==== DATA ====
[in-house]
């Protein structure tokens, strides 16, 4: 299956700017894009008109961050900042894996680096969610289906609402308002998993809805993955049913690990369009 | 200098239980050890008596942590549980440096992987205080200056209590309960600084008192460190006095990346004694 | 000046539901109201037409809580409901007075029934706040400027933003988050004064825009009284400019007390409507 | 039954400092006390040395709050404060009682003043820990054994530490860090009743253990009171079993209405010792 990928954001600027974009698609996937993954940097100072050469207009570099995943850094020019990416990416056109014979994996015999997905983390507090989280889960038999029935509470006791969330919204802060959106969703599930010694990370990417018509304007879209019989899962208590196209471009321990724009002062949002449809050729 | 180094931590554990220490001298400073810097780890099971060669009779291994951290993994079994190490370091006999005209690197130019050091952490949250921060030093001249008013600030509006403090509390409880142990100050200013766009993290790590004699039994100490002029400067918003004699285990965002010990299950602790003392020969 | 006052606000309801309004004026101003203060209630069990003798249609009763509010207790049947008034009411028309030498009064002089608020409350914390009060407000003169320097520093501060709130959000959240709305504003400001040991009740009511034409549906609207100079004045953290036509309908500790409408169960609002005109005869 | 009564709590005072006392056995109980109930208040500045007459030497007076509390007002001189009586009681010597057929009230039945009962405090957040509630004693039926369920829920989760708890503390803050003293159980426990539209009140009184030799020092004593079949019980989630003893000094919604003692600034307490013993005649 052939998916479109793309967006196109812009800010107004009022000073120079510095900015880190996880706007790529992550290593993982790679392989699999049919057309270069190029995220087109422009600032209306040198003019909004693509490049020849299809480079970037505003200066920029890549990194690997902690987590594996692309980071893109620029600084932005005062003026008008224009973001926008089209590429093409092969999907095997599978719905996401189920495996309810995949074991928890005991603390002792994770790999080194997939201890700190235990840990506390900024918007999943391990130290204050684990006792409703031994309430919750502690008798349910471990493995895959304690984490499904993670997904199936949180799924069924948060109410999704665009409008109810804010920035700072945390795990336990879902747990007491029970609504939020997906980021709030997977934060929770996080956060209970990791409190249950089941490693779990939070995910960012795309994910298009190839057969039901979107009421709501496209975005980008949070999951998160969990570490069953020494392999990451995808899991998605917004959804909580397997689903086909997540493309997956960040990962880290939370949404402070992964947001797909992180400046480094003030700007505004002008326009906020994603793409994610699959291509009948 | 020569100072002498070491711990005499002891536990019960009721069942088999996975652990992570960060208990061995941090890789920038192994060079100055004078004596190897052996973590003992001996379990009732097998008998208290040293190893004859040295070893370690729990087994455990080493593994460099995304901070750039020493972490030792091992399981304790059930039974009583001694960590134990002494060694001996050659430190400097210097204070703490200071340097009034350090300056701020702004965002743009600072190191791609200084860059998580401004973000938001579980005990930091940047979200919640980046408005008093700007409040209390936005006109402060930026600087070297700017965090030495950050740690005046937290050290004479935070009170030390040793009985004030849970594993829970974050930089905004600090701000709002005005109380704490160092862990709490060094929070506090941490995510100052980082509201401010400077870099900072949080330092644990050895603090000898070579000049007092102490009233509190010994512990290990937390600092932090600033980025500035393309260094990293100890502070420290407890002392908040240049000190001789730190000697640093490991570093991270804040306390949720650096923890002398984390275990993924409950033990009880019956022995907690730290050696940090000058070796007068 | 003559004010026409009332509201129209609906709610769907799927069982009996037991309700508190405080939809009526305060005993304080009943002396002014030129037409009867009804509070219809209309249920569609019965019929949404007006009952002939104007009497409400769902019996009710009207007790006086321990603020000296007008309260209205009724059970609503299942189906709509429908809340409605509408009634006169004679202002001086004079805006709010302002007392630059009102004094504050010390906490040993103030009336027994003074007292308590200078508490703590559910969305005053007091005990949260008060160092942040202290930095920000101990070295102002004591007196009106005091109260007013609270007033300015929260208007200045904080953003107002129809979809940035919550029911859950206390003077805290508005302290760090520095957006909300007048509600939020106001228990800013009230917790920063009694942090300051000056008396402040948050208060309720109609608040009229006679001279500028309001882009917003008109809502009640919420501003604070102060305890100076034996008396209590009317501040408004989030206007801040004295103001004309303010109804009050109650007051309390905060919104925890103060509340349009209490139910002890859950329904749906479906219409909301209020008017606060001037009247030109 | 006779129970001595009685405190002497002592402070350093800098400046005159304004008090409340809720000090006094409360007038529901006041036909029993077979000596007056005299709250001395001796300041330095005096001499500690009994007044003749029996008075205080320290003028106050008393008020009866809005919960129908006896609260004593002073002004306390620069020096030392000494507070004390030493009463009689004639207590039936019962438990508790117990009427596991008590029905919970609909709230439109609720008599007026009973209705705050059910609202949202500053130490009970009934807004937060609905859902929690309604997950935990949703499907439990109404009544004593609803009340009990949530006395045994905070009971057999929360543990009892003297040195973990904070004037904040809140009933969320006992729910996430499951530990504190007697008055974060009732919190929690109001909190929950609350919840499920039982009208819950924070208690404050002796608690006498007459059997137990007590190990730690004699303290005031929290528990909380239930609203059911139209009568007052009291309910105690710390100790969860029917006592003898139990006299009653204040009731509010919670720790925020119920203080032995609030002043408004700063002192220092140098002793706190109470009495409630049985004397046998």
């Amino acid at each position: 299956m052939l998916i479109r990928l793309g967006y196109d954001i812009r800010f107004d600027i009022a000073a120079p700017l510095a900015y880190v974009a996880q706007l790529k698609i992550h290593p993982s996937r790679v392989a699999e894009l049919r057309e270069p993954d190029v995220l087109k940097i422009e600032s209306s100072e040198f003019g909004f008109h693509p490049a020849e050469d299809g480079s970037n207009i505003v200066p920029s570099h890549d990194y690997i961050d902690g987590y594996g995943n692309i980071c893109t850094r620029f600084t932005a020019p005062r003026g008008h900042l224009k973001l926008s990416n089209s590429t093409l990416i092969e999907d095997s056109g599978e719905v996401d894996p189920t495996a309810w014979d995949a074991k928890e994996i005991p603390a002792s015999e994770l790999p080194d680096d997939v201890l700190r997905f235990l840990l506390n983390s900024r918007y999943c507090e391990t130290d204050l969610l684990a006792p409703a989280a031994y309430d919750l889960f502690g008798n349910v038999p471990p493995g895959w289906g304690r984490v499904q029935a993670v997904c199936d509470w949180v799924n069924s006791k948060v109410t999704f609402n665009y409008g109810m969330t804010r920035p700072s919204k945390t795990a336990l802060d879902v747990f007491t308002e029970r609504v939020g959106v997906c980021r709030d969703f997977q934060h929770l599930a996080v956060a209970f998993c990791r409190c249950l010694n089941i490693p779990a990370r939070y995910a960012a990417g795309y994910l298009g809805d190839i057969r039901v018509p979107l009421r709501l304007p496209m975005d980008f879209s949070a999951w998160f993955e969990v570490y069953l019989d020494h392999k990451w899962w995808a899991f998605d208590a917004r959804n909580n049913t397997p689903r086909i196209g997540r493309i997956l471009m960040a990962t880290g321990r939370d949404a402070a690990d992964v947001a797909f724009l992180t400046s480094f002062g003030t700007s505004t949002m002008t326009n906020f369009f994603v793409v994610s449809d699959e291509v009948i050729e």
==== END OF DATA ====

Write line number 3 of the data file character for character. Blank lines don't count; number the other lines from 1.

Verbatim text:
């Amino acid at each position: 299956m052939l998916i479109r990928l793309g967006y196109d954001i812009r800010f107004d600027i009022a000073a120079p700017l510095a900015y880190v974009a996880q706007l790529k698609i992550h290593p993982s996937r790679v392989a699999e894009l049919r057309e270069p993954d190029v995220l087109k940097i422009e600032s209306s100072e040198f003019g909004f008109h693509p490049a020849e050469d299809g480079s970037n207009i505003v200066p920029s570099h890549d990194y690997i961050d902690g987590y594996g995943n692309i980071c893109t850094r620029f600084t932005a020019p005062r003026g008008h900042l224009k973001l926008s990416n089209s590429t093409l990416i092969e999907d095997s056109g599978e719905v996401d894996p189920t495996a309810w014979d995949a074991k928890e994996i005991p603390a002792s015999e994770l790999p080194d680096d997939v201890l700190r997905f235990l840990l506390n983390s900024r918007y999943c507090e391990t130290d204050l969610l684990a006792p409703a989280a031994y309430d919750l889960f502690g008798n349910v038999p471990p493995g895959w289906g304690r984490v499904q029935a993670v997904c199936d509470w949180v799924n069924s006791k948060v109410t999704f609402n665009y409008g109810m969330t804010r920035p700072s919204k945390t795990a336990l802060d879902v747990f007491t308002e029970r609504v939020g959106v997906c980021r709030d969703f997977q934060h929770l599930a996080v956060a209970f998993c990791r409190c249950l010694n089941i490693p779990a990370r939070y995910a960012a990417g795309y994910l298009g809805d190839i057969r039901v018509p979107l009421r709501l304007p496209m975005d980008f879209s949070a999951w998160f993955e969990v570490y069953l019989d020494h392999k990451w899962w995808a899991f998605d208590a917004r959804n909580n049913t397997p689903r086909i196209g997540r493309i997956l471009m960040a990962t880290g321990r939370d949404a402070a690990d992964v947001a797909f724009l992180t400046s480094f002062g003030t700007s505004t949002m002008t326009n906020f369009f994603v793409v994610s449809d699959e291509v009948i050729e």